Thursday, August 11, 2005

...and then the Mountains Were Back

When Kurt and I got to his new house we found it locked and no one around. In all fairness, we hadn't let anyone know when we'd be arriving. So we unloaded the truck off the trailer and went to buy a case of Fat Tire. We drank on the front steps, blowing off unpacking even after the keys arrived. After sunset, we went to Sherry and John's place for a BBQ of shrimp and sake and ice cream. As parties do, the whole thing migrated to the kitchen, where we laughed as the dog pounced at shadows on the floor.

Sunday morning, we walked to Vic's for coffee, then over to Masa for brunch. I finally got the blueberry pancakes I'd been craving since my last morning of yoga training. After breakfast, three out of the eight of us were planning to go to a Renaissance Fair. It got me going on about why there aren't any Dark Ages Fairs, where people walk around in rags with dirt on their faces, coughing on one another and living la vida squalid. You could drink lots of mead, then DaVinci would thank you on your way out.

Before our group parted ways, they all helped us unpack the truck, knocking the whole thing off in less than twenty minutes. We lounged most of the day, then headed up to Lyons to Ethan's place. He had a house on a cliff overlooking the site of the Rocky Mountain Bluegrass Festival. The sound up here was clear and clean, and we could see the stage from the patio. The cliff's edge was better seating than I've had at many stadium shows. As the evening progressed, we heard sets by Doc Watson, Tim O'Brien, and Sam Bush, the latter blowing me completely away. After dark, Alison Krause came on, crooning to me as I sat drinking red wine in the hot tub. An incredible night as two dogs flanked a one-ton weathered Buddha aglow by tiki torch; Mars rising in the sky beyond.

Monday was a day of errands, taking a couple hours longer than they should of, in part due to too much paperwork, and the difficulties in negotiating the truck and trailer thru the narrow rows of a storage unit. To decompress, we hiked the Flatirons with Ethan, climbing the steep rocky steps up to Royal Arch. These steps drove my knees into my stomach, full and churning from pesto tortellini and spicy chai eaten earlier at Whole Foods. As I sat fighting nausea on top, Ethan pointed out local geography, mountains and lakes and the skyline of Denver far off to the right. Back in town, I ran Kurt thru an abridged version of one of my yoga classes. What followed was a Boulder pasttime. Dollar taco night at Masa. The place was packed and was a meat market. (Actually, the whole town's a bit of a meat market.) We filled up and crashed early.

Tuesday was the first day in a week that we had no errands. It was full nonetheless. We drove up to Lyons and tubed the St. Vrain with Ethan and his dog, Riley. It was a great morning, flowing from sunshine to shady cliffs and bouncing thru three sets of rapids. We finished at a small waterfall, which we and Riley would jump from into the swimming hole churning below. Later, Kurt and I went back to town to meet my friend Bruce, who drove up from Denver where he teaches yoga. I met him at Tias' Level 1 training, and he's the guy who introduced me to the "Brain Machine"(details later). At three we took an Ashtanga class at Richard Freeman's Yoga Workshop. At dusk, we drove up to Magnolia, winding high above Boulder, along dirt roads to my friend's cabin which sits at 8000 ft. I met Clarke when he was my teacher for Naropa's study trip to Bhutan. It was great to see him after a two year absence, and his sense of humor was intact, as expected. There were also a couple of Naropa faculty present, though to my slight disappointment, Anne Waldman was unable to come. We passed a great night over red wine, Thai curry, and corn on the cob. (I forget, do Americans eat this every night in summer?) Conversation went everywhere, from Tibetan Buddhism to the expat experience to conspiracy theories. As I said, a great night.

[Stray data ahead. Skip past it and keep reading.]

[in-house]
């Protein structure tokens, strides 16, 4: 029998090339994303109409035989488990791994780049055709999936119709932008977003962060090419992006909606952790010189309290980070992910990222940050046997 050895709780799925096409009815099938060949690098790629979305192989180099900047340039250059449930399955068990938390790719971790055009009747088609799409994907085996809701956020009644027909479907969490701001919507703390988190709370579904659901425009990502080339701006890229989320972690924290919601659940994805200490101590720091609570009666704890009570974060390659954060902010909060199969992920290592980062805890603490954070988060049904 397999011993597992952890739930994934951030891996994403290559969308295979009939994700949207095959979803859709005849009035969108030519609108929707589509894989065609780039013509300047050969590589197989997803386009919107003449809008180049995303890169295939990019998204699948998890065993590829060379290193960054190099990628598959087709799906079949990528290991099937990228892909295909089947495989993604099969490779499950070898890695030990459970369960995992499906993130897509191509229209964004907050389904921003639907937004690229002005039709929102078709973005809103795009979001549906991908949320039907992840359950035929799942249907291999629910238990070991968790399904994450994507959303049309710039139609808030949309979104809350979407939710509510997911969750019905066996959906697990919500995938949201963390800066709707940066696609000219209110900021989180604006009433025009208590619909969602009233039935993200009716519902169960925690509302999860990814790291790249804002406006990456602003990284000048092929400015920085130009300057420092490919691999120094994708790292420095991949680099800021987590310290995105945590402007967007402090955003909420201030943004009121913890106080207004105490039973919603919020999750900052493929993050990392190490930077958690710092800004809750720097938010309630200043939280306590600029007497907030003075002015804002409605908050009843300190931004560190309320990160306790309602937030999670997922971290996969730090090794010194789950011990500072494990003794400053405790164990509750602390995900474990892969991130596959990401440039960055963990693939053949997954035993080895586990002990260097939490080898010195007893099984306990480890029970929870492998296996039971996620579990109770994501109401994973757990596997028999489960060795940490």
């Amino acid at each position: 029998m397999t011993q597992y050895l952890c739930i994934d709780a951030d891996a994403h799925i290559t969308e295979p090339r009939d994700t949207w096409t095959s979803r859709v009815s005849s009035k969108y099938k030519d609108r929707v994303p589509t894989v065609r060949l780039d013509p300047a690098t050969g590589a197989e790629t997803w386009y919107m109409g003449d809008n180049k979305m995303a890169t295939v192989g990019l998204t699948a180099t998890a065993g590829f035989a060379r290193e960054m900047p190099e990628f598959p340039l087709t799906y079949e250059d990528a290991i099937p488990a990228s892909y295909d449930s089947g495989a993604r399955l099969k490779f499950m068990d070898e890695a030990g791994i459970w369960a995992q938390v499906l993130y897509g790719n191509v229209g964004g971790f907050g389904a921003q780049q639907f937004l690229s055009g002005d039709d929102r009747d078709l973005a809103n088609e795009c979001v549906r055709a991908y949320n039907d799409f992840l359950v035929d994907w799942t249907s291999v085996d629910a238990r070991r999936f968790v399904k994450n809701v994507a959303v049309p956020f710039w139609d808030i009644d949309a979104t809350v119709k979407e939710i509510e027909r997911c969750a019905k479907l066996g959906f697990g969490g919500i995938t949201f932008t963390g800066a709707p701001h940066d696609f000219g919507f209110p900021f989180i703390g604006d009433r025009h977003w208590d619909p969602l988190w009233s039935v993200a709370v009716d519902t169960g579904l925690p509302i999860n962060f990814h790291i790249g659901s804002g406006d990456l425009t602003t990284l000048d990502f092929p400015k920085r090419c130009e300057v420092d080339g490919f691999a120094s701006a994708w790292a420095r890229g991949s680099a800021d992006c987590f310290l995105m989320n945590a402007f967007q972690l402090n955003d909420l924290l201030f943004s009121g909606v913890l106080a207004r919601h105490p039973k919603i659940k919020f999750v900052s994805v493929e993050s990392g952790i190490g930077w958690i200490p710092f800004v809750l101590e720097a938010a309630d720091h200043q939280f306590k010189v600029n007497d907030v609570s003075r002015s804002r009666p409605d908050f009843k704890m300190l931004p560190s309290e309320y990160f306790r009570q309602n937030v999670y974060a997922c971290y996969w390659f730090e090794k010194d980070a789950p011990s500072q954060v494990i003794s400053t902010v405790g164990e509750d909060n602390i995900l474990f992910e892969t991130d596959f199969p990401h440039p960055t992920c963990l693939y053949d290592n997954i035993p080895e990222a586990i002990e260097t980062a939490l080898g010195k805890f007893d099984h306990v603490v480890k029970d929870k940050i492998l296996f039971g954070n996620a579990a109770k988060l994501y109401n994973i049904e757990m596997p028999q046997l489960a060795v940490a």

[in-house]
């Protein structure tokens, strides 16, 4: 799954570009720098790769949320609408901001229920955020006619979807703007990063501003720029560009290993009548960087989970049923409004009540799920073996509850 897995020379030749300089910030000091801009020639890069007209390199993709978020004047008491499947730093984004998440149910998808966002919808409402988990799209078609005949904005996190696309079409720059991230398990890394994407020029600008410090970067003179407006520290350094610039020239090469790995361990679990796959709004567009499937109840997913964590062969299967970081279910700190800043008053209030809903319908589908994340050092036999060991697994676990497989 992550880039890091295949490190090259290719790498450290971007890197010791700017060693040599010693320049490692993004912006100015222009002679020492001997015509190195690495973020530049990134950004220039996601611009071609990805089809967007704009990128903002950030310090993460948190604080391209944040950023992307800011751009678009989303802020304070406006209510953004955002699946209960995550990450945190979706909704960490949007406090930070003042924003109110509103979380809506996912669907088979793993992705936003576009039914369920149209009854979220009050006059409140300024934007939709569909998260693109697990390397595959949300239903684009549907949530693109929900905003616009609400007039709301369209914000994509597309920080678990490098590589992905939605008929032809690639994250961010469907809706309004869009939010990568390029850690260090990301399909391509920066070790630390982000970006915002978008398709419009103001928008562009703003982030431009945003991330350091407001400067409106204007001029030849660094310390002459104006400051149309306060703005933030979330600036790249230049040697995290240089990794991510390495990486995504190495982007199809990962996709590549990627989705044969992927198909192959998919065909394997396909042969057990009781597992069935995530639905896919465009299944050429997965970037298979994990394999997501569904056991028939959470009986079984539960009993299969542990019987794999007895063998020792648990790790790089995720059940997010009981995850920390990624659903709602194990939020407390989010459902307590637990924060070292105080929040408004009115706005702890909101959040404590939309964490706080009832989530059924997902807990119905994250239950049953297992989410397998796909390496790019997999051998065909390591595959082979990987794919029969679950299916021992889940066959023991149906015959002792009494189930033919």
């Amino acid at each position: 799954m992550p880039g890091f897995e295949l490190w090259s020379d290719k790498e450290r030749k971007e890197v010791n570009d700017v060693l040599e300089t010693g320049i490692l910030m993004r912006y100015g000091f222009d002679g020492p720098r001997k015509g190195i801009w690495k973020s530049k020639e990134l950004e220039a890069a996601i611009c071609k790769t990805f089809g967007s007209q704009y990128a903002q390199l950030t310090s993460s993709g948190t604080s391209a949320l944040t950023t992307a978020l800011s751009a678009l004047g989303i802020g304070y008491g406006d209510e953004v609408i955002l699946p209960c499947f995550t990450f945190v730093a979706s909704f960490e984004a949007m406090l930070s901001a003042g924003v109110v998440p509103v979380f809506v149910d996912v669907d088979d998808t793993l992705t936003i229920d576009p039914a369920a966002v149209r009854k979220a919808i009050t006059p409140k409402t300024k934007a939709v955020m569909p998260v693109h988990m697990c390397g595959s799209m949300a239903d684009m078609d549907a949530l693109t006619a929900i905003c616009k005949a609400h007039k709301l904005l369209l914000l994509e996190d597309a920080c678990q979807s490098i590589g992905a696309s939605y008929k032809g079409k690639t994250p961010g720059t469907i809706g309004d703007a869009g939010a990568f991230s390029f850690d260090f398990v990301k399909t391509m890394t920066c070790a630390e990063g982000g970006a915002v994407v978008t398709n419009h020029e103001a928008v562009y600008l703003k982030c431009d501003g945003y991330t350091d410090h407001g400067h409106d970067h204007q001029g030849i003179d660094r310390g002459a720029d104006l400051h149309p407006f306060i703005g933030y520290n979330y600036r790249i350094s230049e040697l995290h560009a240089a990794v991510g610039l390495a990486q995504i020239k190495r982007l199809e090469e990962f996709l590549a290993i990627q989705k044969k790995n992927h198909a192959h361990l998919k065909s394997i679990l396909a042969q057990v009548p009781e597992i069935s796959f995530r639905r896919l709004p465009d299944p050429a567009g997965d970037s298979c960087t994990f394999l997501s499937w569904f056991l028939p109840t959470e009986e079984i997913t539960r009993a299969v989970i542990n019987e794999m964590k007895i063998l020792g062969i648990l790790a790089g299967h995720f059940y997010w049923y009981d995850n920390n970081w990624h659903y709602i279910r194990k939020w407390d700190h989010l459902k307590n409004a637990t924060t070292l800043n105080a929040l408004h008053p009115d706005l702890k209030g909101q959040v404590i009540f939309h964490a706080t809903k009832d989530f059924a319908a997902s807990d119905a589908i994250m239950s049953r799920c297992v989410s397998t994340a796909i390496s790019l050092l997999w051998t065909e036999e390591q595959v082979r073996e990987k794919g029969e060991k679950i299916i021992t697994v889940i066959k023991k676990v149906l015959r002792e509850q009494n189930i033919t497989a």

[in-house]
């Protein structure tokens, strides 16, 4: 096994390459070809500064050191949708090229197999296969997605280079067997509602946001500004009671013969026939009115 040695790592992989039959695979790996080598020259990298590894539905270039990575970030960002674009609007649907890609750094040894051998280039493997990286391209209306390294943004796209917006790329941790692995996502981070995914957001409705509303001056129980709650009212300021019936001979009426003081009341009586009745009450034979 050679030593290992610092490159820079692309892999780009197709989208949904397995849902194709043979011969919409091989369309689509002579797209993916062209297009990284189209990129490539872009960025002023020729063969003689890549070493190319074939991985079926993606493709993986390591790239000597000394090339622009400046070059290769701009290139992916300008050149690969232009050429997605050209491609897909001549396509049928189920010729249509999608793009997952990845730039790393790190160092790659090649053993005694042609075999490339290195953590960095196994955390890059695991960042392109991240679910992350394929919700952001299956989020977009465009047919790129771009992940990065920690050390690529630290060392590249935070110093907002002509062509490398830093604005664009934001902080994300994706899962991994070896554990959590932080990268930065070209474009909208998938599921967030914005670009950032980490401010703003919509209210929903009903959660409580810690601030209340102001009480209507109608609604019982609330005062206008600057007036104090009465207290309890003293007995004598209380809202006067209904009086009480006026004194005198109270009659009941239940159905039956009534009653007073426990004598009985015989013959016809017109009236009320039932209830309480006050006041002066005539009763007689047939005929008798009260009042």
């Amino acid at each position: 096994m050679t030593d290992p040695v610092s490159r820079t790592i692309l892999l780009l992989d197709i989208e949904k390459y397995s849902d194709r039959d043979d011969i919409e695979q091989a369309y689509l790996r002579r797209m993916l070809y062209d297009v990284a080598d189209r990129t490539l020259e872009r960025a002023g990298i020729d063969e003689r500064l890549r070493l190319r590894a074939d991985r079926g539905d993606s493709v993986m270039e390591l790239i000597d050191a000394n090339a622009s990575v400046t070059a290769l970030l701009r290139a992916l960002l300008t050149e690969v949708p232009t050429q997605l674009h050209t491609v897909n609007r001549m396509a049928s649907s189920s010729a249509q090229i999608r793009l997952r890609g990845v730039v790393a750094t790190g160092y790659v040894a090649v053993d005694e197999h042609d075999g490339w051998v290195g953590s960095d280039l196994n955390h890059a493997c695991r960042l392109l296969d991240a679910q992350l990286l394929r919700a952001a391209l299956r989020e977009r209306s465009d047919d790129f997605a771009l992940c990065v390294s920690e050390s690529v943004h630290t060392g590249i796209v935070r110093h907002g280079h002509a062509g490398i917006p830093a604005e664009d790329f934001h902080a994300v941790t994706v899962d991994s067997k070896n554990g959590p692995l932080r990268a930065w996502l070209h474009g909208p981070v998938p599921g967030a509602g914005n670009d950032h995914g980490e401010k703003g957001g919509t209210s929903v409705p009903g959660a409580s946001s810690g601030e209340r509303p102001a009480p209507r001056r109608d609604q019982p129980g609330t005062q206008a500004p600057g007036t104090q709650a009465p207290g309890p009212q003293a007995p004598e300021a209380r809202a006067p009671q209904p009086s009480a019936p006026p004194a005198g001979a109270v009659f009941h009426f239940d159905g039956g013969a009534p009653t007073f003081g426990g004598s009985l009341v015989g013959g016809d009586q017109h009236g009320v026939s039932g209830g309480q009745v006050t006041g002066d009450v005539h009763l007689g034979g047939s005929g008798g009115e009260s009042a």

Wednesday morning I got an Ayurvedic massage from yet another of Kurt's friends, Jane. It was a mix of deep-tissue manipulation, light yogic stretching, and lots of oil. It made me really feel all the activities of the previous few days. When it was over, I could barely communicate for about half an hour. Kurt and I wandered Pearl street mall for awhile, eating at a Falafel place I remembered from my first visit here 23 years ago. I bought some books at Boulder Book Store and Trinity, then we set off for Denver and my next flight. I had had a great time in Boulder and didn't really want to leave. As we pulled out, three deer walked gingerly up the street.

On the turntable: Keb' Mo', "Keb' Mo'"
On the nighttable: Nick Hornsby, et al., "Speaking With the Angel"

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